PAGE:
Your dog knows in a sniff if you have been cavorting with the despised feline next door or fingering his favorite treats. He knows because his nose is replete with more than 100,000 sensory cells that bind to chemicals wafting through the air. Humans have harnessed this fine canine sense for sniffing out bombs, drugs and fugitives, but there are many smelly jobs for which Fido won't do--including discerning if the food on the conveyor belt at the dog food plant smells exactly the same as it did yesterday. Or if a pigsty is too fetid, or treated sewage is odor-free. Human testers traditionally have pulled such pungent duties.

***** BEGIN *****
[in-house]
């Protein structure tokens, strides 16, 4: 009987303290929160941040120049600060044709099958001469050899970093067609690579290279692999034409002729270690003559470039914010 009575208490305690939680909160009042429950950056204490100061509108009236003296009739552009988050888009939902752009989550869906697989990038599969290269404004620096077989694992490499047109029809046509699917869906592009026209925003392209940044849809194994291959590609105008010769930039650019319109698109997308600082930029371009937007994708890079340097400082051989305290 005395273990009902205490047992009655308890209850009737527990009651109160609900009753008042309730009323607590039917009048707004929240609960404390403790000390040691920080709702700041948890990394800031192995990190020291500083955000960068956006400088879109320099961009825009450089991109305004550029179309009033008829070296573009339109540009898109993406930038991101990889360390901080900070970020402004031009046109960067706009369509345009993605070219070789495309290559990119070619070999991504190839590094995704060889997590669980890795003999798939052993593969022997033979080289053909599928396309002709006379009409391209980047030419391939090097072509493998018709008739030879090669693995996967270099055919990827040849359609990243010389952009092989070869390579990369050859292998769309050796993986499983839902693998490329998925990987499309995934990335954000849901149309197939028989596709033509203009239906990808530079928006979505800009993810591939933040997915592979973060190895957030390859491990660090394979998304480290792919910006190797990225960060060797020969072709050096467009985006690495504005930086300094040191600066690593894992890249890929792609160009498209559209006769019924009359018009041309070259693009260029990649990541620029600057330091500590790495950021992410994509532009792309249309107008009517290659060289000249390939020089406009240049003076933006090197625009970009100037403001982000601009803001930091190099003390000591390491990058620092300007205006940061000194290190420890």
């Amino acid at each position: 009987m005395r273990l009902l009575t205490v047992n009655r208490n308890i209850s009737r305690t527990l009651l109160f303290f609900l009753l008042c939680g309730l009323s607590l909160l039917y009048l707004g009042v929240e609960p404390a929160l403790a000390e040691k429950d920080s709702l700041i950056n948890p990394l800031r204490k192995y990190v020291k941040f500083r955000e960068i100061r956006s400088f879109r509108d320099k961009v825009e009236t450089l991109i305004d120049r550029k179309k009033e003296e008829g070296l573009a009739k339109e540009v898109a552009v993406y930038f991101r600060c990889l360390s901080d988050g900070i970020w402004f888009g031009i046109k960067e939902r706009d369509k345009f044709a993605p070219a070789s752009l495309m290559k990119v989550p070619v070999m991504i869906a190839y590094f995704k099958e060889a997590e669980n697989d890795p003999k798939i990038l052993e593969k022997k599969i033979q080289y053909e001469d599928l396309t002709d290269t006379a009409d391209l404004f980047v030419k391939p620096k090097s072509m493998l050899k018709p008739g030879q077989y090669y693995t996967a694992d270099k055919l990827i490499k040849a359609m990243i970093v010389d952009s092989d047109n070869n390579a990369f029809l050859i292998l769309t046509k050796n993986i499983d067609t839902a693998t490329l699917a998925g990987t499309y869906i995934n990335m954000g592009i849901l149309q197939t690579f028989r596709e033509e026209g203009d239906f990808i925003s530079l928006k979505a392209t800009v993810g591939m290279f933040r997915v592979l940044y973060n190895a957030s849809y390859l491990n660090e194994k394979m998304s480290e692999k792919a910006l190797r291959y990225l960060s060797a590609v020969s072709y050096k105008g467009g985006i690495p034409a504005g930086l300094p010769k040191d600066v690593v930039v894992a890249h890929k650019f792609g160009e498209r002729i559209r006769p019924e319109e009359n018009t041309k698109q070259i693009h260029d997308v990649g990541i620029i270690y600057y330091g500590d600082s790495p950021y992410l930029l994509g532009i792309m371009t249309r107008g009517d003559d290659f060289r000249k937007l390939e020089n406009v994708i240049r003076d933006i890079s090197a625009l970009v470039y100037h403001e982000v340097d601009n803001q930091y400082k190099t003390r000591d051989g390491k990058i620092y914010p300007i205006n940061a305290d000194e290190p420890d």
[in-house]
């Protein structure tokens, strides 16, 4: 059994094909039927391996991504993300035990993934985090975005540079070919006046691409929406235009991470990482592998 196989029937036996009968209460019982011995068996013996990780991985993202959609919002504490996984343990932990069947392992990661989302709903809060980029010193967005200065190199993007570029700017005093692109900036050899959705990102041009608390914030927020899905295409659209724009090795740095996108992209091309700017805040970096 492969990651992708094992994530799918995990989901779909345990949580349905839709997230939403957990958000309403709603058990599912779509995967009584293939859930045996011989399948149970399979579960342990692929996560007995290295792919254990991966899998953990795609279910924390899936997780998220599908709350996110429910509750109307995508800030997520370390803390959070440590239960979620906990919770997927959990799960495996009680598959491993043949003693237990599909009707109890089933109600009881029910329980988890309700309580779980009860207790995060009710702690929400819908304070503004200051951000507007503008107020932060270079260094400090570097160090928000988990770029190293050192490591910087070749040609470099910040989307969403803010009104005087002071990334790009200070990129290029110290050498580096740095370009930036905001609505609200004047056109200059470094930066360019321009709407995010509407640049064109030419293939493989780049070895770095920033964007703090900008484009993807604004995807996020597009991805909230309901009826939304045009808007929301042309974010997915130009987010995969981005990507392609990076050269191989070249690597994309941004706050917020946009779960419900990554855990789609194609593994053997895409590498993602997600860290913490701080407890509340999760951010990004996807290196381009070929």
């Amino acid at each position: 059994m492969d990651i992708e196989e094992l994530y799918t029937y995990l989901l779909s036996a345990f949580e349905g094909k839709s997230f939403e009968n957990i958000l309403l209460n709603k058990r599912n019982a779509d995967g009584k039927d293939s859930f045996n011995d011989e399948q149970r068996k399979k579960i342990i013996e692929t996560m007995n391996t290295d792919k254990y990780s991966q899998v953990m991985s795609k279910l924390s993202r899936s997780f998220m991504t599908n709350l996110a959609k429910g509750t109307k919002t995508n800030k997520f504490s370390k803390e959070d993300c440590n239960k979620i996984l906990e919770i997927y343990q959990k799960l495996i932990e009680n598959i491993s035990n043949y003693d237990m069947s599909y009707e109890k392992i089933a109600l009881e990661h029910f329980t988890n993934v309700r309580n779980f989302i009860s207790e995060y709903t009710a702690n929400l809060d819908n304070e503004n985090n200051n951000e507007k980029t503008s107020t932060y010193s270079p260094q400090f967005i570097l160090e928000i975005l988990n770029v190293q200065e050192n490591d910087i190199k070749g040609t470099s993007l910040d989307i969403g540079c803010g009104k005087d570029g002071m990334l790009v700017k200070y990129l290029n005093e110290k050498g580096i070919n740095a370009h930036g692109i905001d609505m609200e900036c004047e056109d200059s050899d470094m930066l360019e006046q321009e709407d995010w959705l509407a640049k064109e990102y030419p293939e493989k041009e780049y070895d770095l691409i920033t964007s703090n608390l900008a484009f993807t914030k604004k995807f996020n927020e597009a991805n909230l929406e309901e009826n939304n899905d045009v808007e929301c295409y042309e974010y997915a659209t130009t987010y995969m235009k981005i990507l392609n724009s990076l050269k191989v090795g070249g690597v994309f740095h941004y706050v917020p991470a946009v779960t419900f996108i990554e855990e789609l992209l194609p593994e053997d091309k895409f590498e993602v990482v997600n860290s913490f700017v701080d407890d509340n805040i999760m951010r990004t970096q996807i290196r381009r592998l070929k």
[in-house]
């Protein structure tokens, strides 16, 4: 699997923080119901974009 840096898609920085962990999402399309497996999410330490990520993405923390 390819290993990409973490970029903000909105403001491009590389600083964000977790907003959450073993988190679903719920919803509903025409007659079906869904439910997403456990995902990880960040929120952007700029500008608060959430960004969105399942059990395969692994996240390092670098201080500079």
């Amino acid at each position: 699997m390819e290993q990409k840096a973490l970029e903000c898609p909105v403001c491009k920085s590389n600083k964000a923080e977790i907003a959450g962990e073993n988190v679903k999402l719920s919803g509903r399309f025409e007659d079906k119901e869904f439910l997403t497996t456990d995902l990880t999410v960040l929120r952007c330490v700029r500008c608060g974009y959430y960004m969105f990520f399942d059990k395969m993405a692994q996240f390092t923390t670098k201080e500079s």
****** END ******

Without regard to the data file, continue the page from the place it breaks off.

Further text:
Electronic noses are now poised to fill these roles. The devices are collections of diverse detectors analogous to the sensing cells in a hound's nose. Each aroma pumped across the array induces a unique pattern of responses that is fed into a computer. The electronic nose "recognizes that pattern, draws it from its memory banks and says, ¿Aha, that's root beer or a rose or some other vapor that I've smelled before,'" explains chemist David R. Walt of Tufts University.
This article was originally published with the title Plenty to Sniff At.